No.  But they are related.


There are multiple links in the chain that leads to sustained learning.  One of those links is "recall".  It is also the link that is missing in most learning program designs.


What is Recall?   Let's say you need to learn a list of names, but then cannot recall name #4 on the list when you need it;  so have you really learned the list?  You need to be able to recall the information.  Recall is established by building neural pathways in the brain.  If you look at the list once, you BEGIN to form a neural pathway that enables you to recall. But as the minutes and hours pass, that pathway dissolves unless you see the list again.  Each repetition reinforces recall.  


The challenge is... how do you know how much repetition is needed?  And when do you have time for a bunch of repetition?  Ringorang has this down to a science, so that you don't have to think about it.  Just plug in the app, and play.


What is Learning?  Learning ultimately means a habit has been formed.  Let's say you memorize that list of names:  it's a list of attendees who are coming to your event.  You've repeated the list enough times that you can now recall each name at will.  But when the people arrive to your event, how do you place the names with the faces?  A list of names is only two-dimensional.  Once you know the attendees and can place the names with the faces, that list becomes three-dimensional.  Your memory is aided by their looks, their voices, the feel of their handshakes.  If your relationship with those people continues, you no longer need the list at all.  For whenever one of those names is mentioned, your brain has a habit of assembling the face, the voice, the handshake, to form your memory.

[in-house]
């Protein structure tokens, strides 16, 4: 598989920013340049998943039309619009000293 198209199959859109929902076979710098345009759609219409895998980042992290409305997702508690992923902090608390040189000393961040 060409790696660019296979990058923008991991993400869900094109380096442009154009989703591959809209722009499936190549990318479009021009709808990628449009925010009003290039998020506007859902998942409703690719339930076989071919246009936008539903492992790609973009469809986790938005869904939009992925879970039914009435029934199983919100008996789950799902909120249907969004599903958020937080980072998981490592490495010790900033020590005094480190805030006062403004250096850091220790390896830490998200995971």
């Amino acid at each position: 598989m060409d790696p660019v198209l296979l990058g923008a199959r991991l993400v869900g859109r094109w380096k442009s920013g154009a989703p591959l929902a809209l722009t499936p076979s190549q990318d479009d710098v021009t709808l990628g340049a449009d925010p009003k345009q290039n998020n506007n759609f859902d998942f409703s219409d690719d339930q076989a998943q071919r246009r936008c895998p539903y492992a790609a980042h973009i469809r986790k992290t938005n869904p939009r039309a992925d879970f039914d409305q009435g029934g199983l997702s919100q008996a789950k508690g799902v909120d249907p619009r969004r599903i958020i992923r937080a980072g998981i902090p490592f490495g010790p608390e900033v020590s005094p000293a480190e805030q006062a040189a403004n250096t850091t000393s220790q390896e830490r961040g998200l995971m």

But what if you don't see those people again for many months?  Will you recall the names?  Perhaps not.  Because the repetition has stopped.  And the recall link has been dropped as the neural pathways gradually dissolve.  You lost the habit of thinking about them.  


THE KEY!  To sustain learning of anything, we must think of it on a repeated basis.  If there are no experiences in our daily lives that bring that repetition naturally, then we need to adopt a reinforcement mechanism in our routine that reminds us of the thing we want to recall.  Ringorang overcomes what is called the Forgetting Curve by repeatedly reminding its users of key information that they want to know.  And just that simple, quick, incentivized reminder provided by a Ringorang Q, reinforces the neural pathway sufficiently to sustain one's learning.  And Ringorang makes that repetition fun.


Ringorang's patented method for delivering recall is the missing link in the chain that sustains learning over time.